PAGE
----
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No luck in loss to Irish
Question of the Day
SOUTH BEND, Ind.
After starting with such promise at Connecticut, Georgetown's brutal eight-day, three-game, league-opening odyssey ended with a nightmarish shooting night Monday at Notre Dame.
The ninth-ranked Hoyas fell to the 13th-ranked Fighting Irish 73-67 before a packed house of 11,418 at Joyce Center as Notre Dame extended the nation's longest homecourt winning streak to 44.
Georgetown (10-3, 1-2 Big East) went 4-for-18 from behind the 3-point arc and converted just 13 of 22 free throw attempts.
"From foul shots on down, the ball just did not go in the basket," Georgetown coach John Thompson III said. "We're going to have nights like that in this league. And when we do, we have to be better at everything else, starting on the defensive end. Tonight we weren't."
The Hoyas did not enjoy one of their better defensive efforts against the Irish (11-3, 2-1). Notre Dame came into the game leading the Big East in scoring (82.5 points) behind junior bruiser Luke Harangody. Georgetown entered leading the league in field goal percentage defense (.356), setting up a classic clash in contrasting styles.
But only Notre Dame was able to uphold its reputation. The Irish shot 44.6 percent from the field against the Hoyas, went 15-for-16 from the free throw line and parlayed superb performances from Harangody (31 points, 11 rebounds) and senior guard Kyle McAlarney (17 points) into what could prove to be a critical victory as league play unfolds.
The raw numbers make it seem like Harangody dominated from tip to whistle, much like Pittsburgh forward DeJuan Blair tormented the Hoyas on Saturday. In truth, the bulk of Harangody's work was done in a first half that saw him drop 19 points on the Hoyas en route to staking the Irish to a 39-28 lead at halftime.
For the most part, Georgetown kept Harangody in check in the second. And less than two minutes into the half, the Hoyas had pared the margin to 39-35. When Harangody committed his fourth foul on a charging violation with 15:17 remaining, the game was there for the Hoyas to take.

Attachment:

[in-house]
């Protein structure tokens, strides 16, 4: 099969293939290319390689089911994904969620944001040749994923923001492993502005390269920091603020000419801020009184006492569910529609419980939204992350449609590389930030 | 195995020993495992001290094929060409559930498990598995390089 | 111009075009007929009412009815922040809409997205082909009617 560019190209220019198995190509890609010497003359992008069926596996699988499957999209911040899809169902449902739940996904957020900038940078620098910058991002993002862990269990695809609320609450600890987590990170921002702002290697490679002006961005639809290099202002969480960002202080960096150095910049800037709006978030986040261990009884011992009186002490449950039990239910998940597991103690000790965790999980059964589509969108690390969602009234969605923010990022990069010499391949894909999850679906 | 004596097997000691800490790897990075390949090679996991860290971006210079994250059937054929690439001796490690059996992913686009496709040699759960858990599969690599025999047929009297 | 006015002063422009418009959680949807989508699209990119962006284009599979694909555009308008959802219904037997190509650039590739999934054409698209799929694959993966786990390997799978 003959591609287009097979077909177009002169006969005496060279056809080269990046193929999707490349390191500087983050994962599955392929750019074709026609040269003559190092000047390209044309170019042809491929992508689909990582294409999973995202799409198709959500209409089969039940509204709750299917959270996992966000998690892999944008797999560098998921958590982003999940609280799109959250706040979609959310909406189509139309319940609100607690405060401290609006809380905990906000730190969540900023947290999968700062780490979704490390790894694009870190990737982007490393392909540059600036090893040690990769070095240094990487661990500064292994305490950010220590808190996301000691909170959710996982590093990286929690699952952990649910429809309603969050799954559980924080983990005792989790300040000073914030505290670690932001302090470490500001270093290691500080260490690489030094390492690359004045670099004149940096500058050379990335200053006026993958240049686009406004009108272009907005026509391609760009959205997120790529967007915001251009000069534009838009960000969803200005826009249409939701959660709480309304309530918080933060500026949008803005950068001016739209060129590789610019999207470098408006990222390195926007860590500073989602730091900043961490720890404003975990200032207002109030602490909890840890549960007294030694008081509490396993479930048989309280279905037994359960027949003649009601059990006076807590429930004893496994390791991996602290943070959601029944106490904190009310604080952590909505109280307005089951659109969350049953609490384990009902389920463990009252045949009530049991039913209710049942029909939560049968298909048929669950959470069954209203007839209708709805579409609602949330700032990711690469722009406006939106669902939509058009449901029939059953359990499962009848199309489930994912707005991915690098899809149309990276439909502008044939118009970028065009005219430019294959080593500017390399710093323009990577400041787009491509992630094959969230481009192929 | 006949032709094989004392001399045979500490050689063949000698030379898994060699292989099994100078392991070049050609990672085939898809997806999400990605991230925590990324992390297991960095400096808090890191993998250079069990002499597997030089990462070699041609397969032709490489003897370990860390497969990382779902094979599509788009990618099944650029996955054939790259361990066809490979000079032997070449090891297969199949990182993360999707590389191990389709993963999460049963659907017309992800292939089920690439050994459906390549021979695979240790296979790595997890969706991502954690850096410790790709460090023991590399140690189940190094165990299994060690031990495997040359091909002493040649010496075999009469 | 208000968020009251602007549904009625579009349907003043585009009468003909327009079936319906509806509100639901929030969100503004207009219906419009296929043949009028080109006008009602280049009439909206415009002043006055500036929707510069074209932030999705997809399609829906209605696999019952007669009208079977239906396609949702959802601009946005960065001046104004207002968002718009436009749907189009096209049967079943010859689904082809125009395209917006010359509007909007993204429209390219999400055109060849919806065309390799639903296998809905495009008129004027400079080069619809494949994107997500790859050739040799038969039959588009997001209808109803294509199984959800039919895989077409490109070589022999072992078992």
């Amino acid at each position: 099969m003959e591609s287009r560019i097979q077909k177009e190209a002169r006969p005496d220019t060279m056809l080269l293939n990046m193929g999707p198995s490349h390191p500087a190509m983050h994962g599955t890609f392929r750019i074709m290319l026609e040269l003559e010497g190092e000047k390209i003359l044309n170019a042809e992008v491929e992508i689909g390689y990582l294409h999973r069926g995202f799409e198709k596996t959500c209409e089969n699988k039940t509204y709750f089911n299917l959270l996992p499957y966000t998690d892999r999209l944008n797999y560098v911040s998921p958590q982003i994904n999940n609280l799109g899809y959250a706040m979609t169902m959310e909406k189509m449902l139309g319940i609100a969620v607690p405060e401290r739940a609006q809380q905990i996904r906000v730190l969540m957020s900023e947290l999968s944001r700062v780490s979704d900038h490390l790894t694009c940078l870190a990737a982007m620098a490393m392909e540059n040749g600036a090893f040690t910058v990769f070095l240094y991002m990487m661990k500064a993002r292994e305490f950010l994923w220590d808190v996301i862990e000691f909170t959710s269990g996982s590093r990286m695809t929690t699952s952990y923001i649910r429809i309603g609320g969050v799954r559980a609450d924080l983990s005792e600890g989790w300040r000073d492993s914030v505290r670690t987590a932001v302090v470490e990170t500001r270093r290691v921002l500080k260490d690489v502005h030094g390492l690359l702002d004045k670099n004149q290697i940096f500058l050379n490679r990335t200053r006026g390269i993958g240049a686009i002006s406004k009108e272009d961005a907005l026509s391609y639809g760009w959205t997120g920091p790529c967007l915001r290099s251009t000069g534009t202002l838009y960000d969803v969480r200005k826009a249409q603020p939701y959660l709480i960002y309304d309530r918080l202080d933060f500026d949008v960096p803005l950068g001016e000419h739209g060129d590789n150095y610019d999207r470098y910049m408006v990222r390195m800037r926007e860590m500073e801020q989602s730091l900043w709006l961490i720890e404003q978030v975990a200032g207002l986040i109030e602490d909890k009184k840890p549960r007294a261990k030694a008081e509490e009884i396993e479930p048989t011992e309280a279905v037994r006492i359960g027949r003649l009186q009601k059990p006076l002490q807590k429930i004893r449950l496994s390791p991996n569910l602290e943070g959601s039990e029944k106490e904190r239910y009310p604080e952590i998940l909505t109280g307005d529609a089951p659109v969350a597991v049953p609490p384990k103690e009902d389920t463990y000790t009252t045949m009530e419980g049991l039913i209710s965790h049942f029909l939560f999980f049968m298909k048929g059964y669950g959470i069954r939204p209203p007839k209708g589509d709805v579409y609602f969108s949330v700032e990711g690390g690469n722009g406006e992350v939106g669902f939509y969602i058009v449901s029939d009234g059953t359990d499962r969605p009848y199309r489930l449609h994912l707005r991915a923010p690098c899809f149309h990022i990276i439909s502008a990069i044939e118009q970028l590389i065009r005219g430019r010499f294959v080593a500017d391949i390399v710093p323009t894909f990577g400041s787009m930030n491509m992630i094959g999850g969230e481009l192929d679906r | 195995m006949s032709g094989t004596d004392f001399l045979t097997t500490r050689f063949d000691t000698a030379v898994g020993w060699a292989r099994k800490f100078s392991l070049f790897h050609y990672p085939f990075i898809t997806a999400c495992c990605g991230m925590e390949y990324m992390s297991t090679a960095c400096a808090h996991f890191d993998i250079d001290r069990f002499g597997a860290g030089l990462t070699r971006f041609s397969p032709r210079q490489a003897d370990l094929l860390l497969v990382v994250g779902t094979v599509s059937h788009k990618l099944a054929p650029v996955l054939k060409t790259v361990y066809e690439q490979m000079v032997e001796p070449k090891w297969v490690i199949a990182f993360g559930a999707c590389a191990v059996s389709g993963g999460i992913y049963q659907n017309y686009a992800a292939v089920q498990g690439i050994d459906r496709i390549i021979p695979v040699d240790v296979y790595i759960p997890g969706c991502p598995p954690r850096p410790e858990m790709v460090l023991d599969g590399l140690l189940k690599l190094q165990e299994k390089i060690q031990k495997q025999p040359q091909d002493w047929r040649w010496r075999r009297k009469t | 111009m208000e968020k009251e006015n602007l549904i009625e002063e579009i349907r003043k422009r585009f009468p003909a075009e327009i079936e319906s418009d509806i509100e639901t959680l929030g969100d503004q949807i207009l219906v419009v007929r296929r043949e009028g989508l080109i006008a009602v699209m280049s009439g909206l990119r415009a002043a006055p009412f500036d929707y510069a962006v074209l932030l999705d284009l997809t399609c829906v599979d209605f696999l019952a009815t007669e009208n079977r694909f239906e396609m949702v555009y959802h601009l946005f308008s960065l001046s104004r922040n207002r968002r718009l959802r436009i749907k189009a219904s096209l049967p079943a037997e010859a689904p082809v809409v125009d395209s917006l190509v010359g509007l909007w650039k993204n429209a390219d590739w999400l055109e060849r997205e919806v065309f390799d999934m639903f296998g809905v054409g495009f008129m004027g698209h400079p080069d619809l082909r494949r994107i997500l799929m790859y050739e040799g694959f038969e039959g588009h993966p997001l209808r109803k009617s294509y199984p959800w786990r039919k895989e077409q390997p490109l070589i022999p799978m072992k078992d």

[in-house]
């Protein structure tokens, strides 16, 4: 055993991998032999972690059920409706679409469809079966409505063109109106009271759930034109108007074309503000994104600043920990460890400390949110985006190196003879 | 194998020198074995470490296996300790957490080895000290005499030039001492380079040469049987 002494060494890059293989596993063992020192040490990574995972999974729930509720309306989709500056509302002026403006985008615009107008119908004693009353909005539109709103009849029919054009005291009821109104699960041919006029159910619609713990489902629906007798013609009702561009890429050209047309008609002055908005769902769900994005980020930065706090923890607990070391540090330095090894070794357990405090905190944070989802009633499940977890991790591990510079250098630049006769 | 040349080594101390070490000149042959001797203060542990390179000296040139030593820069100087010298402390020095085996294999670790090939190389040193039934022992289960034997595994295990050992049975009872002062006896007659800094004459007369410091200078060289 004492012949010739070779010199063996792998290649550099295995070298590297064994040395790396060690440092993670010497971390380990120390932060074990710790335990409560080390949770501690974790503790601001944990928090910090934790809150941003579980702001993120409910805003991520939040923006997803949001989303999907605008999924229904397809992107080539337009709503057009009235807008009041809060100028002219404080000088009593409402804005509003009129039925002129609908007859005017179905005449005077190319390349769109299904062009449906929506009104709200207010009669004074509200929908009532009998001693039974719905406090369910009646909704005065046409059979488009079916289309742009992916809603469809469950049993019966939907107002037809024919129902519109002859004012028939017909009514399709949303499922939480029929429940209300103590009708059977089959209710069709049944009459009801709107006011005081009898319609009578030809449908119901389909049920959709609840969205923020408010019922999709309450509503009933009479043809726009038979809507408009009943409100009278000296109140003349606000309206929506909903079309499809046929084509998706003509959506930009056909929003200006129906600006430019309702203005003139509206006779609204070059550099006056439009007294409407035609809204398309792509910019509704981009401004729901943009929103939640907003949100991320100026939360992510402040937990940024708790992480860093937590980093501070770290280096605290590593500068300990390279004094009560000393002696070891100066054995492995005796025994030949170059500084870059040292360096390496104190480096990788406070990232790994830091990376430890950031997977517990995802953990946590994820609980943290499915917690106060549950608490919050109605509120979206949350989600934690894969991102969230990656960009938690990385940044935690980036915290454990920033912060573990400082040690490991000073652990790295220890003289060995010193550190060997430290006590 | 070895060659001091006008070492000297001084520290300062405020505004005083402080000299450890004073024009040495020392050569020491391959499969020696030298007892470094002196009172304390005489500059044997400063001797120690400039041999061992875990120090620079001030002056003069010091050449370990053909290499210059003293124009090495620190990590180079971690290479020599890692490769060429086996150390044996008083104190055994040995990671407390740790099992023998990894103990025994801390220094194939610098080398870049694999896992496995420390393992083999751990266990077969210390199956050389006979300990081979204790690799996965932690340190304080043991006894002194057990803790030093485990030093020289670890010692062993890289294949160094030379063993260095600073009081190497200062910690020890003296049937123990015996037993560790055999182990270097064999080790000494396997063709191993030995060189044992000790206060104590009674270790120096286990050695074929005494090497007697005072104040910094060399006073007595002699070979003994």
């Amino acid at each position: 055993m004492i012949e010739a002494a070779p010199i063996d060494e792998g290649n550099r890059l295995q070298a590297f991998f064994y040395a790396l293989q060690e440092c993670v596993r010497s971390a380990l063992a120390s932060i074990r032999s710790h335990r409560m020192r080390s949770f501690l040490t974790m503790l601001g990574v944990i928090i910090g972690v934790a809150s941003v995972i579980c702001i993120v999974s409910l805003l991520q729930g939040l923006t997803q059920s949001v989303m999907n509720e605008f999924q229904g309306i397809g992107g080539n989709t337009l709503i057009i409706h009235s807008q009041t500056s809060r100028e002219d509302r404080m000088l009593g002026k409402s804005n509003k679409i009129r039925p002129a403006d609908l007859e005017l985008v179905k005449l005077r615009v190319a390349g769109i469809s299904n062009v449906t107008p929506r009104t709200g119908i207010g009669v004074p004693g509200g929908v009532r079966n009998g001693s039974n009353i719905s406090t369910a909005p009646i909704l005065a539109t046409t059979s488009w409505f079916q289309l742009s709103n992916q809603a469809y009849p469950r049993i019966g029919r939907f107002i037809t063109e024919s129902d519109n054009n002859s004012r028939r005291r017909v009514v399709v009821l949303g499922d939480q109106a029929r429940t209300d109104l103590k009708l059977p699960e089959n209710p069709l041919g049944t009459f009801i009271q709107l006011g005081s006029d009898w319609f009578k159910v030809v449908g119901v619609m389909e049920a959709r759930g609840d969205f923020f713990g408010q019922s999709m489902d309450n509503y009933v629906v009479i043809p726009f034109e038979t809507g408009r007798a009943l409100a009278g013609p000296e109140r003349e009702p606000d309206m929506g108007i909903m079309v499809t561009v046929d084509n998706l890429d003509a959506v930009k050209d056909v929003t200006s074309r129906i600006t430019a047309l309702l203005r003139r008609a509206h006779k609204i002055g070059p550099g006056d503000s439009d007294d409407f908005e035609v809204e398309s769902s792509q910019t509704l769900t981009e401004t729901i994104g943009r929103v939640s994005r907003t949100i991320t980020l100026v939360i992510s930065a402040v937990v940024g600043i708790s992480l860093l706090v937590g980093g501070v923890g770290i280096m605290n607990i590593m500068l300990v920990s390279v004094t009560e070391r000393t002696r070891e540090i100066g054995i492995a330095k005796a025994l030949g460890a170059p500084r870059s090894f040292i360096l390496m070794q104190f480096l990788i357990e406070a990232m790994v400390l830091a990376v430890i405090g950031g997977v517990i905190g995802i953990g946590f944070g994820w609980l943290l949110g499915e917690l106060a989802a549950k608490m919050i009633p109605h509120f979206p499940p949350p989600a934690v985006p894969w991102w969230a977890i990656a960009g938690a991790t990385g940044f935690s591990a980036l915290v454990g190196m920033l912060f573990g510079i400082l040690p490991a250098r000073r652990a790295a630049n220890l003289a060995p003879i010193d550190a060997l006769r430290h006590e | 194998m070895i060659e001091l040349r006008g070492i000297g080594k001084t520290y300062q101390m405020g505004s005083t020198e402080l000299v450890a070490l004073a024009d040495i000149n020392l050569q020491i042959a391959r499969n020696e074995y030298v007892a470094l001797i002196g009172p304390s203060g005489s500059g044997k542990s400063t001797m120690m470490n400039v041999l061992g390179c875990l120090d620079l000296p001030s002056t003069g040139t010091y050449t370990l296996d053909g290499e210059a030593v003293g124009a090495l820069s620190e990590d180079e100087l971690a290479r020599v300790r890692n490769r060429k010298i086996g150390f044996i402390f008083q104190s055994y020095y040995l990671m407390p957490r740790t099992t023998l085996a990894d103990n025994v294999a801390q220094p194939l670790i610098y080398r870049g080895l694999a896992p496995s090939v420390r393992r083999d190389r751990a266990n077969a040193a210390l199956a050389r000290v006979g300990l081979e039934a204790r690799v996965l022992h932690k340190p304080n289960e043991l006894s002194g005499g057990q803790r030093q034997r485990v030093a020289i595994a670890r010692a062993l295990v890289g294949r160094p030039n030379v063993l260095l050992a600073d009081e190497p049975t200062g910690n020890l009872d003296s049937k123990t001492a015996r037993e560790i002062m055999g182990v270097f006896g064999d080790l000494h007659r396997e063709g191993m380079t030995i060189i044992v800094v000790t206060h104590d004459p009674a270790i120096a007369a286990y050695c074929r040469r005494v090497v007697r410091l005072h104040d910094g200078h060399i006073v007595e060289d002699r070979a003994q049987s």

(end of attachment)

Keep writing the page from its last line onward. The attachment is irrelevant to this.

But open look after open look clanked out. Leading scorer DaJuan Summers (11 points) played just 22 minutes because of foul trouble and never found his rhythm. Sophomore point guard Chris Wright (13 points) endured one of the worst shooting games of his brief career, finishing 5-for-14. And with two of its top three weapons firing blanks, Georgetown shifted its entire halfcourt offense onto the broad shoulders of freshman center Greg Monroe.
Monroe responded with the first double-double of his career (21 points, 10 rebounds), but he simply couldn't carry the team by himself, particularly given that Georgetown was struggling to produce defensive stops.
The margin teetered between five and seven points for most of the second half before McAlarney provided Notre Dame's game-clinching surge. The 6-foot guard hit a running 3-pointer from the right wing to put the Irish up 58-48 with 7:08 remaining and then tossed home a 3-point dagger 28 seconds later to give Notre Dame a 13-point cushion.
Aside from Monroe's continued emergence as one of the nation's most impressive freshmen, perhaps the Hoyas can take solace in the fact that at least on paper they already have played their toughest conference games. But Thompson was in no mood for moral victories after the team's first back-to-back league losses in two years.
"Clearly, this stretch was incredibly difficult," he said. "Three very good teams. Two games on the road. One on a quick turnaround. Sure, it was tough. But so what? ...
"We have a long way to go, and we can improve significantly from where we are now."
About the Author
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